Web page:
Tuesday, October 08, 2013

Gerrymandering decay

I totally buy the oft-told explanation that Republicans got themselves a lock on the House of Representatives by winning statehouses in 2010 and then controlling the gerrymandering for the 2011 redistricting in a bunch of key states. But I have not seen any discussion of one of the consequences of that theory, that the GOP will gradually lose that edge over the next seven years.

The population of residents in a House district are not static. Over time populations shift and demographics change. That's why the Constitution calls for redistricting every 10 years to account for those changes. The district lines drawn by republican-dominated states in 2011 were state of the art exercises of gerrymandering, using the latest computer technology to maximize Republican representation. My state, for example, has 18 seats in the House, five are currently held by Democrats and thirteen are held by Republicans, in a state that Obama won by more than five percentage points.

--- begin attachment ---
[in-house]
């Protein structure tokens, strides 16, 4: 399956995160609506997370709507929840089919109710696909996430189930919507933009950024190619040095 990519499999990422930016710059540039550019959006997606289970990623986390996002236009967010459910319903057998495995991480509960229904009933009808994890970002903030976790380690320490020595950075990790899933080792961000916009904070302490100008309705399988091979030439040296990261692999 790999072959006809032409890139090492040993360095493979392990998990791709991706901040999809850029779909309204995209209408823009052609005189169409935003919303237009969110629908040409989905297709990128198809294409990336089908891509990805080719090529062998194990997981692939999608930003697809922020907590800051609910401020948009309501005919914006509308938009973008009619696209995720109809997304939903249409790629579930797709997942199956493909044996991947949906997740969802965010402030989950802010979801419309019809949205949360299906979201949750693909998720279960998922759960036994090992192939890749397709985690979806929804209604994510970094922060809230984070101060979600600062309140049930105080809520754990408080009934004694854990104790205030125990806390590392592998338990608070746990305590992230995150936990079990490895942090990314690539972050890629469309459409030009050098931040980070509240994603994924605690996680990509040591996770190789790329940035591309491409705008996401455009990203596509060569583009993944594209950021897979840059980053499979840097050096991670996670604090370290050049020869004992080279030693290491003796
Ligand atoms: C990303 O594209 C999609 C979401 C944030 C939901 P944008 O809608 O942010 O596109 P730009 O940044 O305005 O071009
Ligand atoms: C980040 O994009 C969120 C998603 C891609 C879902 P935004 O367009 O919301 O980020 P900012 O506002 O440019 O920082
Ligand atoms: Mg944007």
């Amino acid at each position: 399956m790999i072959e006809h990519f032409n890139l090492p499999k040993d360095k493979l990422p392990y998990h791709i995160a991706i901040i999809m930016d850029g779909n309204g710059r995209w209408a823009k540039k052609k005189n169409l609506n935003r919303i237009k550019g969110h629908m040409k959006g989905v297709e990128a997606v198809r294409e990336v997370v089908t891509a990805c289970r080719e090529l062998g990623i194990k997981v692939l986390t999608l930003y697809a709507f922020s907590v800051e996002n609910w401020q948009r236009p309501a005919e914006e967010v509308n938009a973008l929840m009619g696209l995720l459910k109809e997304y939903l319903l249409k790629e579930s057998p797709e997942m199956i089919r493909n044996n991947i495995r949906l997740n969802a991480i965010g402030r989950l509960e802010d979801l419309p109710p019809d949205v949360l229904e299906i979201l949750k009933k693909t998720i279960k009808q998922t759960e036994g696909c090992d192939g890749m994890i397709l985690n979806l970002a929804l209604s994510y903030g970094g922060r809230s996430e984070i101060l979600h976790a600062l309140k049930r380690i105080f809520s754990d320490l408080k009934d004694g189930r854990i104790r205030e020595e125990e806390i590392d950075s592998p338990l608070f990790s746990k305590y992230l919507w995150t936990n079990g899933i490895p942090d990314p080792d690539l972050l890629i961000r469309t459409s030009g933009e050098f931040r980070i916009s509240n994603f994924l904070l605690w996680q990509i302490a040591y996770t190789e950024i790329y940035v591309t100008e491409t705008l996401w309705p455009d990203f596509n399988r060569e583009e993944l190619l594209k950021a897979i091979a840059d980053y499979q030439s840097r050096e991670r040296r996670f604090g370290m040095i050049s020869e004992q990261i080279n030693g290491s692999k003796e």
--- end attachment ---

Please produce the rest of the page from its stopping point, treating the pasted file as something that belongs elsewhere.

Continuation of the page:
But until 2021, congressional districts are going to be based on the lines drawn using data from the 2010 census. That data is going to increasingly diverge from the actual situation in the state as the decade progresses.

2012 was the election year was the high water mark for the effectiveness of gerrymandering performed in 2011, because it was only 2 years out from the 2010 data that it was based upon. that effectiveness is going to fade with every subsequent congressional election until the district lines are re-gerrymandered in 2021, and we don't know who will control that process.

There's a tendency to look at the last election and project that result endlessly into the future. The GOP does not have a lock on the House forever (nor do the Dems have a lock on the White House forever). In fact, the trends seen in 2012 will already be a little bit different in 2014 and even more different in 2016. No one can say how they will be different. But they will be different. Change is the only constant.

Just something to keep in mind when you read people talking about how the deck is stacked in future elections. It is, but the stacking is not going to last forever and, in fact, it probably has already slipped a little bit.